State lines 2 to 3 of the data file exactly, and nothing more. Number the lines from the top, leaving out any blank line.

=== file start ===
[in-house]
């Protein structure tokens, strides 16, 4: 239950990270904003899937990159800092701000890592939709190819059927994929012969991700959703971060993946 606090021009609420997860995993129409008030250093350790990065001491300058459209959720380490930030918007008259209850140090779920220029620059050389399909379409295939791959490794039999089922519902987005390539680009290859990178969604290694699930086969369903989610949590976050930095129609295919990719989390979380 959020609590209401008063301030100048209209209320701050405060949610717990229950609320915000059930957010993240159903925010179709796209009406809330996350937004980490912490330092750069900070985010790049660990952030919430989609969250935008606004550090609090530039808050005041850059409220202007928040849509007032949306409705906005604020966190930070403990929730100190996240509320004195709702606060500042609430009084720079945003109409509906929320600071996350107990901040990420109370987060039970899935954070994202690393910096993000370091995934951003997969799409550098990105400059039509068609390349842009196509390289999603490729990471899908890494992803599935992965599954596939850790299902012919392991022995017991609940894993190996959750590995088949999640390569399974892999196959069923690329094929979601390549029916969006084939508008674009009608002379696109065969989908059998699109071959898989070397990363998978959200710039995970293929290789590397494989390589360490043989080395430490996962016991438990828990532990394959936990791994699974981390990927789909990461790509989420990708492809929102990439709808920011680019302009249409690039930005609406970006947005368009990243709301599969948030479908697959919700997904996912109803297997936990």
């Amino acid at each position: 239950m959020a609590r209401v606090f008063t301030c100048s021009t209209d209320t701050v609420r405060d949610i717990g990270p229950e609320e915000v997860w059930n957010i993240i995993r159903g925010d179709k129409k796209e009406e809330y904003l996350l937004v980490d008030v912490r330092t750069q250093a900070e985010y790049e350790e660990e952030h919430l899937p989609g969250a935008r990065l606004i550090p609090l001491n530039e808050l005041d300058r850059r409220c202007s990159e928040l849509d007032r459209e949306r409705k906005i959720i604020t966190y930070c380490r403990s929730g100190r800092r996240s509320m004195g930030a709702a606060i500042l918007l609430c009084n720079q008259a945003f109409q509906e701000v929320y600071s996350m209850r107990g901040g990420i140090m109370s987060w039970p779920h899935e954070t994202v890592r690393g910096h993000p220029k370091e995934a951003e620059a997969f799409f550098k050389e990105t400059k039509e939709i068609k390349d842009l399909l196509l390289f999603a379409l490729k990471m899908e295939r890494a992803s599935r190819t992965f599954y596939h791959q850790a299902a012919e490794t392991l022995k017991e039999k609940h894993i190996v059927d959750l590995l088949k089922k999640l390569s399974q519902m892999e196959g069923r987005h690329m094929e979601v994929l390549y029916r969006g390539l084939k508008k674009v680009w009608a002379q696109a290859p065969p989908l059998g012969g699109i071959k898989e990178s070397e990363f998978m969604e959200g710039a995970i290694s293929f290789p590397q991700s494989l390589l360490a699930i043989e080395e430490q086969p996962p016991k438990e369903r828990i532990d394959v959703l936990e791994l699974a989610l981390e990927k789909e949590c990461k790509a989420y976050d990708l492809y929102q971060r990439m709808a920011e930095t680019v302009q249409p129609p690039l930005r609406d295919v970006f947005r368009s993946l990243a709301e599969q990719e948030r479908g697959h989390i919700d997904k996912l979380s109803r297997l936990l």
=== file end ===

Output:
């Protein structure tokens, strides 16, 4: 239950990270904003899937990159800092701000890592939709190819059927994929012969991700959703971060993946 606090021009609420997860995993129409008030250093350790990065001491300058459209959720380490930030918007008259209850140090779920220029620059050389399909379409295939791959490794039999089922519902987005390539680009290859990178969604290694699930086969369903989610949590976050930095129609295919990719989390979380 959020609590209401008063301030100048209209209320701050405060949610717990229950609320915000059930957010993240159903925010179709796209009406809330996350937004980490912490330092750069900070985010790049660990952030919430989609969250935008606004550090609090530039808050005041850059409220202007928040849509007032949306409705906005604020966190930070403990929730100190996240509320004195709702606060500042609430009084720079945003109409509906929320600071996350107990901040990420109370987060039970899935954070994202690393910096993000370091995934951003997969799409550098990105400059039509068609390349842009196509390289999603490729990471899908890494992803599935992965599954596939850790299902012919392991022995017991609940894993190996959750590995088949999640390569399974892999196959069923690329094929979601390549029916969006084939508008674009009608002379696109065969989908059998699109071959898989070397990363998978959200710039995970293929290789590397494989390589360490043989080395430490996962016991438990828990532990394959936990791994699974981390990927789909990461790509989420990708492809929102990439709808920011680019302009249409690039930005609406970006947005368009990243709301599969948030479908697959919700997904996912109803297997936990």
């Amino acid at each position: 239950m959020a609590r209401v606090f008063t301030c100048s021009t209209d209320t701050v609420r405060d949610i717990g990270p229950e609320e915000v997860w059930n957010i993240i995993r159903g925010d179709k129409k796209e009406e809330y904003l996350l937004v980490d008030v912490r330092t750069q250093a900070e985010y790049e350790e660990e952030h919430l899937p989609g969250a935008r990065l606004i550090p609090l001491n530039e808050l005041d300058r850059r409220c202007s990159e928040l849509d007032r459209e949306r409705k906005i959720i604020t966190y930070c380490r403990s929730g100190r800092r996240s509320m004195g930030a709702a606060i500042l918007l609430c009084n720079q008259a945003f109409q509906e701000v929320y600071s996350m209850r107990g901040g990420i140090m109370s987060w039970p779920h899935e954070t994202v890592r690393g910096h993000p220029k370091e995934a951003e620059a997969f799409f550098k050389e990105t400059k039509e939709i068609k390349d842009l399909l196509l390289f999603a379409l490729k990471m899908e295939r890494a992803s599935r190819t992965f599954y596939h791959q850790a299902a012919e490794t392991l022995k017991e039999k609940h894993i190996v059927d959750l590995l088949k089922k999640l390569s399974q519902m892999e196959g069923r987005h690329m094929e979601v994929l390549y029916r969006g390539l084939k508008k674009v680009w009608a002379q696109a290859p065969p989908l059998g012969g699109i071959k898989e990178s070397e990363f998978m969604e959200g710039a995970i290694s293929f290789p590397q991700s494989l390589l360490a699930i043989e080395e430490q086969p996962p016991k438990e369903r828990i532990d394959v959703l936990e791994l699974a989610l981390e990927k789909e949590c990461k790509a989420y976050d990708l492809y929102q971060r990439m709808a920011e930095t680019v302009q249409p129609p690039l930005r609406d295919v970006f947005r368009s993946l990243a709301e599969q990719e948030r479908g697959h989390i919700d997904k996912l979380s109803r297997l936990l």